DEI Chats: WCX to tackle the Future of Mobility and How to Achieve Equitable Mobility for All
Posted: March 24, 2022
When it comes to the future of mobility, these women are making a CASE for the transformative power of technology to empower equitable access to transportation for all.
SAE International will host a women-led panel discussing connected, automated, shared, and electrified (CASE) technologies and the power they have to transform mobility as part of WCX, April 5-7, 2022, in Detroit, Michigan.
The panel discussion will be moderated by Toyota Motor North America’s Colleen Casey, featuring Laura Demeo Chace, ITS America; Valerie Lefler, Feonix – Mobility Rising; and Ellen Partridge, Shared Use Mobility Center. Alisyn Malek of Mae Mobility Inc. will set the stage for the discussion with a brief keynote address titled How a CASE future can Transform Mobility for All.
“WCX is an important stage for conversations around diversity, equity and inclusion because it is a place we can gather. Once we are together, we can identify actionable steps as we aim to increase the diversity, equity and inclusion of SAE member organizations and work to ensure diverse groups are designing and developing our CASE future.” Casey said. “Secondly, we can also identify actionable steps to help make the promise of a CASE future equitable for all communities. While we could do these independent of a gathering like WCX, having an opportunity to be together with other like-minded organizations and people really makes the synergy needed to help us push things further than we might otherwise.”
The women bring unique perspectives from personal experience.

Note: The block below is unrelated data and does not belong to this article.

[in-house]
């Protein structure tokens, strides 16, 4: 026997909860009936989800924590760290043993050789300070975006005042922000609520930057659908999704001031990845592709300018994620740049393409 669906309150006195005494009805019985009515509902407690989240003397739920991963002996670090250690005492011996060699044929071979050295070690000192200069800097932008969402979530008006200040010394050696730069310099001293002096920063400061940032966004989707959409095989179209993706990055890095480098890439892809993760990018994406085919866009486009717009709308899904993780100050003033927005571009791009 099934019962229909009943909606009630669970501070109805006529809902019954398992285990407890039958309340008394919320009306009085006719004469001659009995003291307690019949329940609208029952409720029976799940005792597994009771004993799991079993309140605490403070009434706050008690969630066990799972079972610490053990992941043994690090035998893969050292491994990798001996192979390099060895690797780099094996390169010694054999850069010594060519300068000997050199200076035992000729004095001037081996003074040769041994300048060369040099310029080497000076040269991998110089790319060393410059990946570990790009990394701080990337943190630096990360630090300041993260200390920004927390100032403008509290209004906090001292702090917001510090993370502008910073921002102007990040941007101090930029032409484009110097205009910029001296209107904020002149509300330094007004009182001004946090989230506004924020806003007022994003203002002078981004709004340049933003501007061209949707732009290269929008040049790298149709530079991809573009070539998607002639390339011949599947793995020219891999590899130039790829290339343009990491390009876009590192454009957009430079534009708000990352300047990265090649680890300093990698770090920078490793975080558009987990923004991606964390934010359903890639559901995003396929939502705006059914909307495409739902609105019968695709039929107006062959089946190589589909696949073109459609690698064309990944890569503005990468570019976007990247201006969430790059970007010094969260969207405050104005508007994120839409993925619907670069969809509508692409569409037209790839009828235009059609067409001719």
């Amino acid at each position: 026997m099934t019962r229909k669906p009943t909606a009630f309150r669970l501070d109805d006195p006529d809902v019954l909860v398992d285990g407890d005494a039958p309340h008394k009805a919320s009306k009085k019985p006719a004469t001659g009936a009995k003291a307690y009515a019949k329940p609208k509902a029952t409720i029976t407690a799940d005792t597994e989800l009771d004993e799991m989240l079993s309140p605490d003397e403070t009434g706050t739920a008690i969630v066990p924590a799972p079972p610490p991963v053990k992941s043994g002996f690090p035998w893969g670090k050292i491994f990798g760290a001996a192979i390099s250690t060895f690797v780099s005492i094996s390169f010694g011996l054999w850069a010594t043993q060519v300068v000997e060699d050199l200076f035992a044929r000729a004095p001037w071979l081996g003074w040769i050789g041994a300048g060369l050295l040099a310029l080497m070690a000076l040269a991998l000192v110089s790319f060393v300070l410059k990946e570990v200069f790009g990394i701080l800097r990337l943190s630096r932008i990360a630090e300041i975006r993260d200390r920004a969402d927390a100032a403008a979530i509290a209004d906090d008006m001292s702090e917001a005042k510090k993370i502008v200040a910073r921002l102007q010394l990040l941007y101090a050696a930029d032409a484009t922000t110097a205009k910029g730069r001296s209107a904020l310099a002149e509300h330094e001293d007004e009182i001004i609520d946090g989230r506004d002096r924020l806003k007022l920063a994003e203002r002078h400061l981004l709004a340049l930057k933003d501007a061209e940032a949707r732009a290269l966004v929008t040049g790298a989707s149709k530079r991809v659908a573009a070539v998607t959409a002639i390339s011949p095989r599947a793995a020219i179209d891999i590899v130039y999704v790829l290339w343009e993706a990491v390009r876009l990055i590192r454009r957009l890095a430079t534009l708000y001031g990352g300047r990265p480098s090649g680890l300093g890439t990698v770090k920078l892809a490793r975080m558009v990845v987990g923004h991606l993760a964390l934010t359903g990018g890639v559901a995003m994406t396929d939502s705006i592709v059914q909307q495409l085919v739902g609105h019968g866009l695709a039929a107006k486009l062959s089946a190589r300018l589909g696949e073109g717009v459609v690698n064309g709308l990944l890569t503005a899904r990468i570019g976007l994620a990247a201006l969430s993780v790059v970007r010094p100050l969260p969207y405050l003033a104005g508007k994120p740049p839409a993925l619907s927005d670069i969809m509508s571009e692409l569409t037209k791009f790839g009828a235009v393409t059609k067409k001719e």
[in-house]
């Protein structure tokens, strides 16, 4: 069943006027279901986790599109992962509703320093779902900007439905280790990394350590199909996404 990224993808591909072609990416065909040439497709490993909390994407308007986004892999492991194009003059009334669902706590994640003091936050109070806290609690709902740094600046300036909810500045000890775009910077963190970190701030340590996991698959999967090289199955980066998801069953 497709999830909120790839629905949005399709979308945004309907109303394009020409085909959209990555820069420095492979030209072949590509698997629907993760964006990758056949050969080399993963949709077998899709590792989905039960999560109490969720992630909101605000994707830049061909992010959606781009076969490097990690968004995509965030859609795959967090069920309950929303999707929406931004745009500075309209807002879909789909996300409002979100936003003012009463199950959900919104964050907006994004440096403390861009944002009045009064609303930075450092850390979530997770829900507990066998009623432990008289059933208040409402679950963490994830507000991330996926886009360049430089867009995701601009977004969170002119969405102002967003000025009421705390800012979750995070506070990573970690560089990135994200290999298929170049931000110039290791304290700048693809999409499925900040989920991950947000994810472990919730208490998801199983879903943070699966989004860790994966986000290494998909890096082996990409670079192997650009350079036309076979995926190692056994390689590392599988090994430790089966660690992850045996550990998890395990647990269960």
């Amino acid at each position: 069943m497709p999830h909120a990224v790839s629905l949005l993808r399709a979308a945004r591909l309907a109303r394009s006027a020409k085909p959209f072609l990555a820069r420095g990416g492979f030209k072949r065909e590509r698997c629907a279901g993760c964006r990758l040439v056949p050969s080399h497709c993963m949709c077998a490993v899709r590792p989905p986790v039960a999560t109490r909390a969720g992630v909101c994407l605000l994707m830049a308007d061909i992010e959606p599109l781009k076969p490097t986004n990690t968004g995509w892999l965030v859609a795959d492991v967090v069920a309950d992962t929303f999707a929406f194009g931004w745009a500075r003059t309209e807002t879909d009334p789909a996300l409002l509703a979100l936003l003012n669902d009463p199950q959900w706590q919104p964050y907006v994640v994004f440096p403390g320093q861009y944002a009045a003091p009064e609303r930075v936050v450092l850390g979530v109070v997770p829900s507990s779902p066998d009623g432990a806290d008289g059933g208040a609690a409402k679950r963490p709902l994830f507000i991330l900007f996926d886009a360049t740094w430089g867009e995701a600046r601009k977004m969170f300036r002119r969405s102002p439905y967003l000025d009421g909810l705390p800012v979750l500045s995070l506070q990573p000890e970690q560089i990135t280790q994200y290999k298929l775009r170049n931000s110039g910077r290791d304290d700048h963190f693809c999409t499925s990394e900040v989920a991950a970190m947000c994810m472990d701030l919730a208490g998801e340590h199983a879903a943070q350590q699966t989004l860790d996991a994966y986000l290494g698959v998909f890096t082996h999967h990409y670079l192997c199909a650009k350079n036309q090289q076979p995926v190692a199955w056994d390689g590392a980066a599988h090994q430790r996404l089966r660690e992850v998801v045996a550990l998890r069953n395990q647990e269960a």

“I think it’s really important to have this panel led by women,” Chace said. “Women are a minority in the industry – we only make up about 15 percent of the transportation workforce. I was excited when Colleen asked me to be a part of this because I think it’s a really important conversation.”
Having these diverse viewpoints allows innovation to come through and combat some of the challenges in mobility, included limited access to transportation, which studies have shown disproportionately affect women and people of color. An approach that prioritizes the users while making use of these new and emerging technologies can improve safety, sustainability, and access issues these communities face.
“Amid the rush to adopt new technology, it is essential not to lose sight of the human element,” Casey said. “Following the core Toyota philosophies of acting for others and showing respect for people, Toyota’s ‘human-centric’ approach— key to Toyota Motor North America R&D efforts— aims to help innovations improve safety and benefit society. As a result, sometimes we use the acronym ‘CHASE’ rather than ‘CASE’ to emphasize this.”
Casey outlined two dimensions—an internal and external dimension—where this technology can have the greatest impact. Internally, she noted, involves giving a voice to diverse perspectives in the industry to understand a modern set of consumer and community segments. Externally, this means delivering CASE products and services that increase quality of transportation in under-resourced communities.
To make this future a reality, there is a need for information sharing across industry and a willingness to come together to find the best solutions. During the panel, the women will address potential uses of these technologies and the positive effect data sharing can have in shaping a more equitable future.
“Everyone talks about data, and the importance of data and data sharing,” Chace said. “When we talk about challenges, that’s something I do see as a challenge. For these technologies and services to create the equity, safety, climate, and access benefits we want, we need to use data in a way that allows us to make better decisions.”
Want to learn more about the equitable transportation revolution and how you can be a part of it? Join the discussion during the panel at WCX, April 5-7, in Detroit, Michigan. Register now.